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Most Americans Don't Understand the Most Basic Things About Obamacare

...especially the ones most likely to be effected by it, according to a new survey.
September 30, 2013, 1:30pm
Image: Michael Gil/Creative Commons

“Most basic thing” is open to interpretation, but it’s at least one of these two pieces of the Affordable Care Act: 1) everyone must have health insurance by law, and 2) there are special new government websites on which to buy it. At the next tier of crucialness, we find such info as the law including provisions for subsidies intended to make insurance more affordable at lower incomes, a tax penalty for not having insurance, and a Medicaid expansion to all individuals below the poverty line.

Since last summer’s Supreme Court ruling approving most of the law, that last thing has been made optional for states (collectively) to adopt. If you live in a state with a right-wing governor and live below the poverty line, there’s a chance you’re right now getting one of the greatest intentional fuckings by a government to its people in recent American history. Sorry, Kansas.


But, on the plus side, there’s a good chance that “you” won’t even know you’ve been screwed. A study out this morning shows that just four in 10 Americans are even aware of the ACA online marketplace and that it includes premium subsidies. Meanwhile, three in four are aware of the individual mandate. So, a huge portion of the country is right now only aware of the potentially burdensome aspect of the law. The "bad" part. Interestingly, surveys seem to indicate that some portion of those survey respondents still favor the law, thinking it’s basically just a requirement that everyone buys insurance. That’s very noble, I guess.

Anyhow, these stats come courtesy of the Commonwealth Fund Health Insurance Marketplace Survey, which was done between July and September of this year and is part of a larger effort undertaken by the foundation to track implementation of the law. You can safety assume the numbers have gotten a bit more favorable by today, at the very least because tomorrow’s potential government shutdown hinges on ACA funding and the ACA's marketplaces are set to open Tuesday at

It’s not just that a whole lot of people don’t understand a law that effects absolutely everyone in the country directly, but the people that will be effected the most are more likely to not understand it. A quick summary of the findings:

·  Only 32 percent of people without health coverage during the past year are aware of the marketplaces, compared to 43 percent of people with coverage all year.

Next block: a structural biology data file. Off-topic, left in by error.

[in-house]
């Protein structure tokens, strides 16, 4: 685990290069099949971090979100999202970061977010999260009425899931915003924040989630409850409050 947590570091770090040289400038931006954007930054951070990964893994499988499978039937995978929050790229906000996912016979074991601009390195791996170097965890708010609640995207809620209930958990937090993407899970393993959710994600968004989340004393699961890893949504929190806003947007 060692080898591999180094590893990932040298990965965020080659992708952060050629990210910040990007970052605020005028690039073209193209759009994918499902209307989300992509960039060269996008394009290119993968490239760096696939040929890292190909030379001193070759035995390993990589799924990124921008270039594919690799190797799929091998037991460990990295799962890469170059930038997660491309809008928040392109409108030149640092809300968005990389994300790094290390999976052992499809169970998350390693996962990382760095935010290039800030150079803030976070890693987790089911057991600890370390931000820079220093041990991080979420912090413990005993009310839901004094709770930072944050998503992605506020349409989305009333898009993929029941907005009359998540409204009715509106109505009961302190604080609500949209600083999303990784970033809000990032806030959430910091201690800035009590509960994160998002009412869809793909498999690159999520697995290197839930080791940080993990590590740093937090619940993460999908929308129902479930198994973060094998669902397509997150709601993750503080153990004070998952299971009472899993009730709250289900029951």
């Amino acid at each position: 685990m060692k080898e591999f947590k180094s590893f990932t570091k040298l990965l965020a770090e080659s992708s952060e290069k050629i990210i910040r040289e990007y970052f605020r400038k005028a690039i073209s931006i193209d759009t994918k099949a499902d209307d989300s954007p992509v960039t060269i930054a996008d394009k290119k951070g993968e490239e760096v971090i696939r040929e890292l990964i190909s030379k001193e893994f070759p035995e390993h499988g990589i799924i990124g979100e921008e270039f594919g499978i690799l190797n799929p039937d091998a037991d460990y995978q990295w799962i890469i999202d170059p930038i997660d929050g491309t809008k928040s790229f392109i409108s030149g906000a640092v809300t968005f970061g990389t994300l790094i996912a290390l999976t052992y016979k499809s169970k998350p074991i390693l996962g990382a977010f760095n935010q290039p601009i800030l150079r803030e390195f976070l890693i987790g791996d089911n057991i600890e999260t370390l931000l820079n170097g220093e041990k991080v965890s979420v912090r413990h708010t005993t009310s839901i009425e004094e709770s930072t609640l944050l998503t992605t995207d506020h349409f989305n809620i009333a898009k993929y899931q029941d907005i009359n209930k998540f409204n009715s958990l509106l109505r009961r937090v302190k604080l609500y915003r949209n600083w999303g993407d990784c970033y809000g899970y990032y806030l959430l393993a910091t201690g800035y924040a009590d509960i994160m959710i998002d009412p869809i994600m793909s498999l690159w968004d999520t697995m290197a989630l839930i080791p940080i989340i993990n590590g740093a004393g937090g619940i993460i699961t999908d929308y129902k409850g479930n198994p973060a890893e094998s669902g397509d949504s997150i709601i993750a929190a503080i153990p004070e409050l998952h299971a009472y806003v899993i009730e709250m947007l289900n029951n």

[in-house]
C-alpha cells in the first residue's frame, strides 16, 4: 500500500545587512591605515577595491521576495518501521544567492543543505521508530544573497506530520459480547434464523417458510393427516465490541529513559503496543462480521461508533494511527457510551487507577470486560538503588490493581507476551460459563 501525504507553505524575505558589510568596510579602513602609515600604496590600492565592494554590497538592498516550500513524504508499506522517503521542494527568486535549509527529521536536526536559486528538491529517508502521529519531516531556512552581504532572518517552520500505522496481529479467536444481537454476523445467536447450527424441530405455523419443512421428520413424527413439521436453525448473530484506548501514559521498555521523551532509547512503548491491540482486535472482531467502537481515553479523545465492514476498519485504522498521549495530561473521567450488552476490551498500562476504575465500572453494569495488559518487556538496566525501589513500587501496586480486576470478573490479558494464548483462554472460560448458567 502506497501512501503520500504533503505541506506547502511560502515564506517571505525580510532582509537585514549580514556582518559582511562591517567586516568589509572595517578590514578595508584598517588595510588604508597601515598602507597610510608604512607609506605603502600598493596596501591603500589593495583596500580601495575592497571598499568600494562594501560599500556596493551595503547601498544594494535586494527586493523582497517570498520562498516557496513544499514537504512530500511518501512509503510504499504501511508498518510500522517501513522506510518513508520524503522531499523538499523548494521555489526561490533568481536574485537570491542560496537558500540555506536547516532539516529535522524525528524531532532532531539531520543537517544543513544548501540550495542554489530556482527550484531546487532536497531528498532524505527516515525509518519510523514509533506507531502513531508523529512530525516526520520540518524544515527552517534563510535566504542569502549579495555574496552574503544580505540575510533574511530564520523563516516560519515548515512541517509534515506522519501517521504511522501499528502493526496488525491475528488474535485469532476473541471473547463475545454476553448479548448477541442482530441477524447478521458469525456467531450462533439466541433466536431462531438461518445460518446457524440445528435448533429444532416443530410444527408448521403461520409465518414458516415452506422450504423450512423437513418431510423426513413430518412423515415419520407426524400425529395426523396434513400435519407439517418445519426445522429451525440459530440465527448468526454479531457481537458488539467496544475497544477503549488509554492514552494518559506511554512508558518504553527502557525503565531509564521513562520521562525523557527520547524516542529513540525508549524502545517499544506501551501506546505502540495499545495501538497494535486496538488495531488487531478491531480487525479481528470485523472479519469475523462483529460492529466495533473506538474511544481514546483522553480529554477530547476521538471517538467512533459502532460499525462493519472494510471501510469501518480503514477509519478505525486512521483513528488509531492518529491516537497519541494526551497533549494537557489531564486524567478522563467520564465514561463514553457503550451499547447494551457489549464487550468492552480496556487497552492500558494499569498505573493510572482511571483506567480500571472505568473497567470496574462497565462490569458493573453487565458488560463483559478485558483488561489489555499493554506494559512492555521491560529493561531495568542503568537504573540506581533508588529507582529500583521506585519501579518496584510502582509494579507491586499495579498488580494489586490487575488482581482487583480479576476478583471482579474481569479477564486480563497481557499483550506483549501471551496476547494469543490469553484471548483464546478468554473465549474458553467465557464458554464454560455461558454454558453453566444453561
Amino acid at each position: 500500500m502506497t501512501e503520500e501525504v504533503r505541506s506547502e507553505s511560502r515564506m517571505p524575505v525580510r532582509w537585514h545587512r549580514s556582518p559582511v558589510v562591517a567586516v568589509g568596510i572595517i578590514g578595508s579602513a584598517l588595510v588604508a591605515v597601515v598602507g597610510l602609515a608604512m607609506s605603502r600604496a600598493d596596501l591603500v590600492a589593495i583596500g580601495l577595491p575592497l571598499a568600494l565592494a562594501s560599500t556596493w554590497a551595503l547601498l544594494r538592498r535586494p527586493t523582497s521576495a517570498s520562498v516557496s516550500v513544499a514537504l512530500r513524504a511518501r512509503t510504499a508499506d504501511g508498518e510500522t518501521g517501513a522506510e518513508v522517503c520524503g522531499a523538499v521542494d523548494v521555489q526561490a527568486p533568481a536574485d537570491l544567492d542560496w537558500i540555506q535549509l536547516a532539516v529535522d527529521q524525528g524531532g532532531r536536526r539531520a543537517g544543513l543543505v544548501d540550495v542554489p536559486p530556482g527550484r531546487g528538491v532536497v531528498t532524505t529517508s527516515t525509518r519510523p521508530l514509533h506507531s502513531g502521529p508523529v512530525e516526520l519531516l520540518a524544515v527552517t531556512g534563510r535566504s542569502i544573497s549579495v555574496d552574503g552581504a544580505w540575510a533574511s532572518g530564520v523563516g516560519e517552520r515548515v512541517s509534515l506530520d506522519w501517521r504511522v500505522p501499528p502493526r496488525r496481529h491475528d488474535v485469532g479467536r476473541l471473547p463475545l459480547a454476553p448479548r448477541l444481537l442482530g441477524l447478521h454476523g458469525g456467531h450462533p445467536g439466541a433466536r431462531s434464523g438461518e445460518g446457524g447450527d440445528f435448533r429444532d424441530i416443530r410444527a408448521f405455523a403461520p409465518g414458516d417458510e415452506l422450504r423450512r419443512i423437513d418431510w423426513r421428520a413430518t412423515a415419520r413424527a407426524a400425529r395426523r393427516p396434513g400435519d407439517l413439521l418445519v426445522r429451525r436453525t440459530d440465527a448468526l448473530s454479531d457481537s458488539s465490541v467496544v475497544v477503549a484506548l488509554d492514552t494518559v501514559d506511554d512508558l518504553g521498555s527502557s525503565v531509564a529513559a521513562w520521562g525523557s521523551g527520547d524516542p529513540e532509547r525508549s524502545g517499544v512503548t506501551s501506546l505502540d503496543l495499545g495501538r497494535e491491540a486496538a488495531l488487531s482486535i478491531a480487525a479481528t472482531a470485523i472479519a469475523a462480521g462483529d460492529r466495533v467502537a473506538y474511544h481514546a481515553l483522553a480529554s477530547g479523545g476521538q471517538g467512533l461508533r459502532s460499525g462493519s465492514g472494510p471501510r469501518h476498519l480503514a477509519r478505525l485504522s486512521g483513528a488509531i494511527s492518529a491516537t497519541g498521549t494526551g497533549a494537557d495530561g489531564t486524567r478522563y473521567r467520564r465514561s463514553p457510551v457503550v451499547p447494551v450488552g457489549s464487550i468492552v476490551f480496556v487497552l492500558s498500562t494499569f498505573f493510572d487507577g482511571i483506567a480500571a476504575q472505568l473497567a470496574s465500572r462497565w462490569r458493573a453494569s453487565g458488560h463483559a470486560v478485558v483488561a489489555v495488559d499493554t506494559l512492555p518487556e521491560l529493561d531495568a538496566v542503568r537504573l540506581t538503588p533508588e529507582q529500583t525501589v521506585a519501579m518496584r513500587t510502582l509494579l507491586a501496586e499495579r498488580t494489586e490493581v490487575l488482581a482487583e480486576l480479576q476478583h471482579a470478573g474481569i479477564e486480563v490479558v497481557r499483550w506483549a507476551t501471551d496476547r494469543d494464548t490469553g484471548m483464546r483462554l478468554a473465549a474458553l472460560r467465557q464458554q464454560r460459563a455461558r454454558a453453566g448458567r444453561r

·  Thirty-one percent of people without coverage during the year are aware of the subsidies that are available, compared to 43 percent of those insured all year.

·  Just under one-third (32 percent) of adults with incomes under 250 percent of the federal poverty level ($28,725 for an individual and $58,875 for a family) are aware of the subsidies, compared to 47 percent of those with higher incomes.

When Scotus ruled that states couldn't be forced to take federal money for Medicaid expansion, it sort of threw that aspect into a seperate and even more complicated bin. Unlike the other aspects of the ACA, Medicaid expansion is not a done deal in many places. Thirteen states have yet to decide on Medicaid expansion, while six have outright said no, refusing federal dollars to cover their uninsured residents. The survey found:

·  Seventy-eight percent of people without insurance for a time during the past year, and 82 percent of people earning less than $32,499 a year for a family of four, support expanding Medicaid to more people in their state.

·  Ninety-one percent of uninsured Democrats, 78 percent of uninsured Independents, and 73 percent of uninsured Republicans strongly or somewhat favor their state making Medicaid available to more residents.

·  Ninety percent of Democrats, 79 percent of Independents, and 75 percent of Republicans making less than $32,499 a year for a family of four are in favor of making Medicaid available to more people.

"The strong support for expanding Medicaid is consistent with past studies showing that Americans generally like the individual components of the Affordable Care Act when they understand them," said Commonwealth Fund president David Blumenthal, M.D. "This study also shows that there is a great deal of work to be done to ensure that Americans have a clear, accurate view of the law and what it offers the American people."